Here’s how you can use the Relative Strength Index

Last week I had an excellent example of bearish
divergence in an oscillator forecast an impending decline in an individual
equity. Bearish divergence is often used with oscillator analysis and often
gives the best results. For those of you who are feeling a bit lost, let me give
a couple of definitions before proceeding.

First, an oscillator is any indicator that is generally used to determine
whether or not the entity you are analyzing is overbought or oversold. Common
examples include the Relative Strength Index (RSI) and Stochastic Oscillator.
They are called “oscillators” because they are able to move freely from 0 to 100
(and above and below if they aren’t normalized).

Second, bearish divergence is when the oscillator makes a lower high but the
price of the entity makes a higher high. In my example from last week, both
Stochastics and the Relative Strength Index made a lower high while the price continued to rise in
the equity. For the purpose of this column, I will focus your attention on the

The Relative Strength Index is a measure of a stock’s recent gains over a fixed period of time (in this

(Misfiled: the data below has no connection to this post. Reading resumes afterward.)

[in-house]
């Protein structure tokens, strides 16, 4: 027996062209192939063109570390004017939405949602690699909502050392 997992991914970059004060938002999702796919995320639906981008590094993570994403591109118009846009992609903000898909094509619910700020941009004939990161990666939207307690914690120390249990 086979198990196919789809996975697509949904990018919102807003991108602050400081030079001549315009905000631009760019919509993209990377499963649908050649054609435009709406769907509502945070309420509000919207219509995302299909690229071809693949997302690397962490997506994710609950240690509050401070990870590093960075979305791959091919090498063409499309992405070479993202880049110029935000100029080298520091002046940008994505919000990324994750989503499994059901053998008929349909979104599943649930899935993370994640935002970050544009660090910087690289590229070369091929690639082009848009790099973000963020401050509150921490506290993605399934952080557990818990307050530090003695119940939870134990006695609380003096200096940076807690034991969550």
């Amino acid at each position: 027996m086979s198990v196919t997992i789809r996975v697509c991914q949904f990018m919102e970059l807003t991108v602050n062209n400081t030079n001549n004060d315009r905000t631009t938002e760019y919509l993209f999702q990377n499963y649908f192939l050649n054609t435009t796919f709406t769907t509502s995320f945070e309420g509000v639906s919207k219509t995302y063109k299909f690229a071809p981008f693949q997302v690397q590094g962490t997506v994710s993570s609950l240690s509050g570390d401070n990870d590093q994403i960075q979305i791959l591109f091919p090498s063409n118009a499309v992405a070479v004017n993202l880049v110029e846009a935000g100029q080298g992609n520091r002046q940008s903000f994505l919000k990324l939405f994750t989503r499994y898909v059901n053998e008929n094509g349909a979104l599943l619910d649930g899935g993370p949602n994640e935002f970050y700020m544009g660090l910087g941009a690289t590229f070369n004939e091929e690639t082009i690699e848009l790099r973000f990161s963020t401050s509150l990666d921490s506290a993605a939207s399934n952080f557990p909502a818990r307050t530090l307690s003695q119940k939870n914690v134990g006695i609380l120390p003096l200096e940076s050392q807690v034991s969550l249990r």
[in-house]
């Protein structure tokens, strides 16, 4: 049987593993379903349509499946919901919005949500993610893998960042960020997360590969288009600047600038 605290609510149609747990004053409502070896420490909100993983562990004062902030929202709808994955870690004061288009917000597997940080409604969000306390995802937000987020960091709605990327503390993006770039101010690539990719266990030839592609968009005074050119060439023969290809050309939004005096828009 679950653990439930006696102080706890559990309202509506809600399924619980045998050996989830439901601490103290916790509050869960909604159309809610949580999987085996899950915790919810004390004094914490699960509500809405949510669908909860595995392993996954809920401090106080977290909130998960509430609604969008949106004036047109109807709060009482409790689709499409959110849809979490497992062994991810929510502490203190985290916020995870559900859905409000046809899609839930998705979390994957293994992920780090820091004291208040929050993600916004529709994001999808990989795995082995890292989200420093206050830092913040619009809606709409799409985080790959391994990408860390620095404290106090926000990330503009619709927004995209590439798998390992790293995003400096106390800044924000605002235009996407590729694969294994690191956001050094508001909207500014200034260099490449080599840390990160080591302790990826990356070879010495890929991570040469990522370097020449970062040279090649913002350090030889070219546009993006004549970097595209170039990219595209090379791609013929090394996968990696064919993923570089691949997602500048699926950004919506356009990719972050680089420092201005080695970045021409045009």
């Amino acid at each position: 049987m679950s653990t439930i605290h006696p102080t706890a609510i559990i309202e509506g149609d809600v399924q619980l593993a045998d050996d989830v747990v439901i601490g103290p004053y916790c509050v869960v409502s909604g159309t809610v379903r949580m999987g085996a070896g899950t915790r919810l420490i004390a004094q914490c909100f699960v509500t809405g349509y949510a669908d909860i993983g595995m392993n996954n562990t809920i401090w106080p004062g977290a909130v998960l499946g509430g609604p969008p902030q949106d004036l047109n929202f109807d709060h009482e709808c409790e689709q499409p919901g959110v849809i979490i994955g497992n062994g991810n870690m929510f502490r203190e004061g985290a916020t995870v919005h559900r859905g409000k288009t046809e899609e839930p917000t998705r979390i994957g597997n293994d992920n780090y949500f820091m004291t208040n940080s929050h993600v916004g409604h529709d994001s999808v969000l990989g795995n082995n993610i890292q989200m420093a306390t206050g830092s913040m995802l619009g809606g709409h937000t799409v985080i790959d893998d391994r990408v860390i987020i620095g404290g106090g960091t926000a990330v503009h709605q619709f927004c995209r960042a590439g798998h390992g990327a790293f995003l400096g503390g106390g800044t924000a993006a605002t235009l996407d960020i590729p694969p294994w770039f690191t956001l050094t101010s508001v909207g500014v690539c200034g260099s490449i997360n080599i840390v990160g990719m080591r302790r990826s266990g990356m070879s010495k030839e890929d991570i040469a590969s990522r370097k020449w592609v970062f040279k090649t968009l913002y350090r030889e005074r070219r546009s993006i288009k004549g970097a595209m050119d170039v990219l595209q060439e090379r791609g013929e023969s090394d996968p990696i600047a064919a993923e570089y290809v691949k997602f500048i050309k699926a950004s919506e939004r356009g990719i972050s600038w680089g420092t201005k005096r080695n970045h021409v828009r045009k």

case 14 days) versus its’ recent losses over the same period of time. A
rising RSI means that the stock has had more days that gained over the last 14
days then days that lost.


Focusing our attention on the chart above, one can see that on April 18th, the
price of Allegheny Technologies, INC.
Quote |
Chart |
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closed at $72.72 and the RSI was
at 78.48. Please also note that divergences of this type are more meaningful
when occurring at extremes. Traditionally, the RSI is considered to be in
extreme territory when it is over 70 or under 30.

On April 24th, the price of ATI closed at $74.52 and the RSI was at 76.04.
Therefore, the price rose but RSI dropped and created a “bearish divergence”.
Had the price dropped and the RSI risen, then a “bullish divergence” would have
been created. This bearish divergence, perhaps because other traders noticed it,
or perhaps because of some extraneous force, correctly forecast a drop in this
particular stock. This is not a tool I often use, but it can obviously be useful
in certain circumstances.

Sara Conway is a
registered representative at a well-known national firm. Her duties
involve managing money for affluent individuals on a discretionary basis.
Currently, she manages about $150 million using various tools of technical
analysis. Mrs. Conway is pursuing her Chartered Market Technician (CMT)
designation and is in the final leg of that pursuit. She uses the Point and
Figure Method as the basis for most of her investment and trading decisions, and
invests based on mostly intermediate and long-term trends. Mrs. Conway
graduated magna cum laude from East Carolina University with a BSBA in finance.